He’s in Switzerland, training 12 times a week, and preparing to secure a bronze medal in the world’s largest sporting event for disabled people. At his age, most teenagers have more trivial concerns, but McCrea is completely laid back, punctuating his sentences with a laugh and talking football.
“It has to be [Wilfried] Zaha,” he says without pausing when asked for his standout player. “He’s the main man at Palace. I remember watching Alan Lee, [Mile] Jedinak was probably one of the outstanding ones. I remember the play-off final, saw him there.
“[Yannick] Bolasie, I miss him a lot at Palace and wish he was still there, but you know, that’s how it is. Bolasie and Zaha were some of the craziest players; so good to watch, especially in real life.”
McCrea’s Palace fandom began long before he was born in Croydon Hospital, with his father and grandfather both supporting the club.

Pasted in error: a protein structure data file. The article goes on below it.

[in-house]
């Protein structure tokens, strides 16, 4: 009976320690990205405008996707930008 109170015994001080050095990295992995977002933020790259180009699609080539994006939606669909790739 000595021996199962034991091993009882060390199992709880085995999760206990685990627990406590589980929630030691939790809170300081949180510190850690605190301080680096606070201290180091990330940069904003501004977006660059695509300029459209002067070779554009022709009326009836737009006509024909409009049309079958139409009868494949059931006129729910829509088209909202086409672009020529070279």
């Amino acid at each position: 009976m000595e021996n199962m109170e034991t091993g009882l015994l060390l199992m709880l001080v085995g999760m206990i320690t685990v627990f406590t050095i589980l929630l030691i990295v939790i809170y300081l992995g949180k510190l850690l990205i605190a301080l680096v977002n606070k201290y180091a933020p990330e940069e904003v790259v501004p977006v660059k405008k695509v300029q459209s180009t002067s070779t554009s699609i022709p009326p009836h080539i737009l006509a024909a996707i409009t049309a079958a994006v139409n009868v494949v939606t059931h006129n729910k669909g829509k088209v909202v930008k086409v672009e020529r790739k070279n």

“I don’t know how far back but my grandad supported since young and went to all the games. My dad got introduced by his dad and I got introduced. My first game was Palace v Yeovil when we had Alan Lee up front [a 1-0 League Cup win, with Lee netting in the 90th-minute]. My biggest game when I was younger was the Watford play-off final and since then I’ve been going all the time.”
Typically McCrea, who swims for Switzerland, would fly his colours across the globe and take a Palace top in World or European Championship tournaments. But - as well as being hampered by sponsorship commitments - this summer demands the most serious approach.